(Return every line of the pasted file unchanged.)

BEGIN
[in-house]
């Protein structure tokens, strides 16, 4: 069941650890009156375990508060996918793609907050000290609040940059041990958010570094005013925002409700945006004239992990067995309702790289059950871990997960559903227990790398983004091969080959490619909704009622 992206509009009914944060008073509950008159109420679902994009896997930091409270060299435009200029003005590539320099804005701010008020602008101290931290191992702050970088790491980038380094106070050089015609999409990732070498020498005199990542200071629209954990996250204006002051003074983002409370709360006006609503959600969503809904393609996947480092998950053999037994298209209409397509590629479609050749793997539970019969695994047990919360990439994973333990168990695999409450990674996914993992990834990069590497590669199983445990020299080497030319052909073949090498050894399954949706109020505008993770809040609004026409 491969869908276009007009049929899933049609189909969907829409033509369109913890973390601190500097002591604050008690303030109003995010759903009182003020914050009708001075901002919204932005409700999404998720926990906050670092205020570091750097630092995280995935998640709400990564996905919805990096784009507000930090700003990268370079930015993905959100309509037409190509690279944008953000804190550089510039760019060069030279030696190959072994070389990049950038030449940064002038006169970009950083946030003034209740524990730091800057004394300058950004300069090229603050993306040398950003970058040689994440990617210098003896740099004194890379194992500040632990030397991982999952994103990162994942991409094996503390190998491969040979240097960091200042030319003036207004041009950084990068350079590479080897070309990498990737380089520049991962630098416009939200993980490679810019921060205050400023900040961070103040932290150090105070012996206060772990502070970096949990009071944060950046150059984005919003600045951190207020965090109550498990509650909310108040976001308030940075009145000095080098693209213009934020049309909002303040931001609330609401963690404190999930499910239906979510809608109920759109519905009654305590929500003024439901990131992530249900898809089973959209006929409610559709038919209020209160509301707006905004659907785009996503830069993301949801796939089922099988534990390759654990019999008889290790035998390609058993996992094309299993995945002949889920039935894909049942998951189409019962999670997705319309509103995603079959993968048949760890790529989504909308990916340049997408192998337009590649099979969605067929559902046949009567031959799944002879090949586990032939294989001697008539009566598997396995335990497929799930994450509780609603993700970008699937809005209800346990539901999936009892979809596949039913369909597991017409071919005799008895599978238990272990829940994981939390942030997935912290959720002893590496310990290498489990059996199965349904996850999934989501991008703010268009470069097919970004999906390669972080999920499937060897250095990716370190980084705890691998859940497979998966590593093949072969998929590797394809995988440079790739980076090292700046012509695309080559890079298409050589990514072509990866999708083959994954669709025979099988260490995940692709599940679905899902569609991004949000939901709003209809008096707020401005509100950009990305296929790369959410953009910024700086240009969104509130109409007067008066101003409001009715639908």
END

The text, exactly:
[in-house]
């Protein structure tokens, strides 16, 4: 069941650890009156375990508060996918793609907050000290609040940059041990958010570094005013925002409700945006004239992990067995309702790289059950871990997960559903227990790398983004091969080959490619909704009622 992206509009009914944060008073509950008159109420679902994009896997930091409270060299435009200029003005590539320099804005701010008020602008101290931290191992702050970088790491980038380094106070050089015609999409990732070498020498005199990542200071629209954990996250204006002051003074983002409370709360006006609503959600969503809904393609996947480092998950053999037994298209209409397509590629479609050749793997539970019969695994047990919360990439994973333990168990695999409450990674996914993992990834990069590497590669199983445990020299080497030319052909073949090498050894399954949706109020505008993770809040609004026409 491969869908276009007009049929899933049609189909969907829409033509369109913890973390601190500097002591604050008690303030109003995010759903009182003020914050009708001075901002919204932005409700999404998720926990906050670092205020570091750097630092995280995935998640709400990564996905919805990096784009507000930090700003990268370079930015993905959100309509037409190509690279944008953000804190550089510039760019060069030279030696190959072994070389990049950038030449940064002038006169970009950083946030003034209740524990730091800057004394300058950004300069090229603050993306040398950003970058040689994440990617210098003896740099004194890379194992500040632990030397991982999952994103990162994942991409094996503390190998491969040979240097960091200042030319003036207004041009950084990068350079590479080897070309990498990737380089520049991962630098416009939200993980490679810019921060205050400023900040961070103040932290150090105070012996206060772990502070970096949990009071944060950046150059984005919003600045951190207020965090109550498990509650909310108040976001308030940075009145000095080098693209213009934020049309909002303040931001609330609401963690404190999930499910239906979510809608109920759109519905009654305590929500003024439901990131992530249900898809089973959209006929409610559709038919209020209160509301707006905004659907785009996503830069993301949801796939089922099988534990390759654990019999008889290790035998390609058993996992094309299993995945002949889920039935894909049942998951189409019962999670997705319309509103995603079959993968048949760890790529989504909308990916340049997408192998337009590649099979969605067929559902046949009567031959799944002879090949586990032939294989001697008539009566598997396995335990497929799930994450509780609603993700970008699937809005209800346990539901999936009892979809596949039913369909597991017409071919005799008895599978238990272990829940994981939390942030997935912290959720002893590496310990290498489990059996199965349904996850999934989501991008703010268009470069097919970004999906390669972080999920499937060897250095990716370190980084705890691998859940497979998966590593093949072969998929590797394809995988440079790739980076090292700046012509695309080559890079298409050589990514072509990866999708083959994954669709025979099988260490995940692709599940679905899902569609991004949000939901709003209809008096707020401005509100950009990305296929790369959410953009910024700086240009969104509130109409007067008066101003409001009715639908």